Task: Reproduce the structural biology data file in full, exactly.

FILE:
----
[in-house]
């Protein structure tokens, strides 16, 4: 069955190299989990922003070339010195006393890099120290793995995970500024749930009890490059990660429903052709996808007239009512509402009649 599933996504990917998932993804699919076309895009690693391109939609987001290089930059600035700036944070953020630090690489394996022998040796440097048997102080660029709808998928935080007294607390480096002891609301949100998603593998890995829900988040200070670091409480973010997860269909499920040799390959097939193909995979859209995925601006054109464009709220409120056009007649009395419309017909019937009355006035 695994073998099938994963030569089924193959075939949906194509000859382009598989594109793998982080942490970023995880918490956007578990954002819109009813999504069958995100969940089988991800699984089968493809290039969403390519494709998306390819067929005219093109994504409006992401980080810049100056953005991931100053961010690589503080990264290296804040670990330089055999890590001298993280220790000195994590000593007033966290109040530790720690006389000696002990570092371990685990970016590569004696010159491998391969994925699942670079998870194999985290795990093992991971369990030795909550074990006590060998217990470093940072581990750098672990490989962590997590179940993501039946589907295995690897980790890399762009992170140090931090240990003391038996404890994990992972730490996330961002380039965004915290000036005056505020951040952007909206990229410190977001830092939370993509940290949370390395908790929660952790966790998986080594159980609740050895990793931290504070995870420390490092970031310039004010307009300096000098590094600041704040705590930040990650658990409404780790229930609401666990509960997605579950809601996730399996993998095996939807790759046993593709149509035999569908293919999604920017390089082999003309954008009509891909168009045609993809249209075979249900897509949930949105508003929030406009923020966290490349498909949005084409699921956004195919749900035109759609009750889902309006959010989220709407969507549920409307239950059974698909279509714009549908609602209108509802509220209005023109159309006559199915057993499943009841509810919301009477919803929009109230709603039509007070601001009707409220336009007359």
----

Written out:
[in-house]
């Protein structure tokens, strides 16, 4: 069955190299989990922003070339010195006393890099120290793995995970500024749930009890490059990660429903052709996808007239009512509402009649 599933996504990917998932993804699919076309895009690693391109939609987001290089930059600035700036944070953020630090690489394996022998040796440097048997102080660029709808998928935080007294607390480096002891609301949100998603593998890995829900988040200070670091409480973010997860269909499920040799390959097939193909995979859209995925601006054109464009709220409120056009007649009395419309017909019937009355006035 695994073998099938994963030569089924193959075939949906194509000859382009598989594109793998982080942490970023995880918490956007578990954002819109009813999504069958995100969940089988991800699984089968493809290039969403390519494709998306390819067929005219093109994504409006992401980080810049100056953005991931100053961010690589503080990264290296804040670990330089055999890590001298993280220790000195994590000593007033966290109040530790720690006389000696002990570092371990685990970016590569004696010159491998391969994925699942670079998870194999985290795990093992991971369990030795909550074990006590060998217990470093940072581990750098672990490989962590997590179940993501039946589907295995690897980790890399762009992170140090931090240990003391038996404890994990992972730490996330961002380039965004915290000036005056505020951040952007909206990229410190977001830092939370993509940290949370390395908790929660952790966790998986080594159980609740050895990793931290504070995870420390490092970031310039004010307009300096000098590094600041704040705590930040990650658990409404780790229930609401666990509960997605579950809601996730399996993998095996939807790759046993593709149509035999569908293919999604920017390089082999003309954008009509891909168009045609993809249209075979249900897509949930949105508003929030406009923020966290490349498909949005084409699921956004195919749900035109759609009750889902309006959010989220709407969507549920409307239950059974698909279509714009549908609602209108509802509220209005023109159309006559199915057993499943009841509810919301009477919803929009109230709603039509007070601001009707409220336009007359």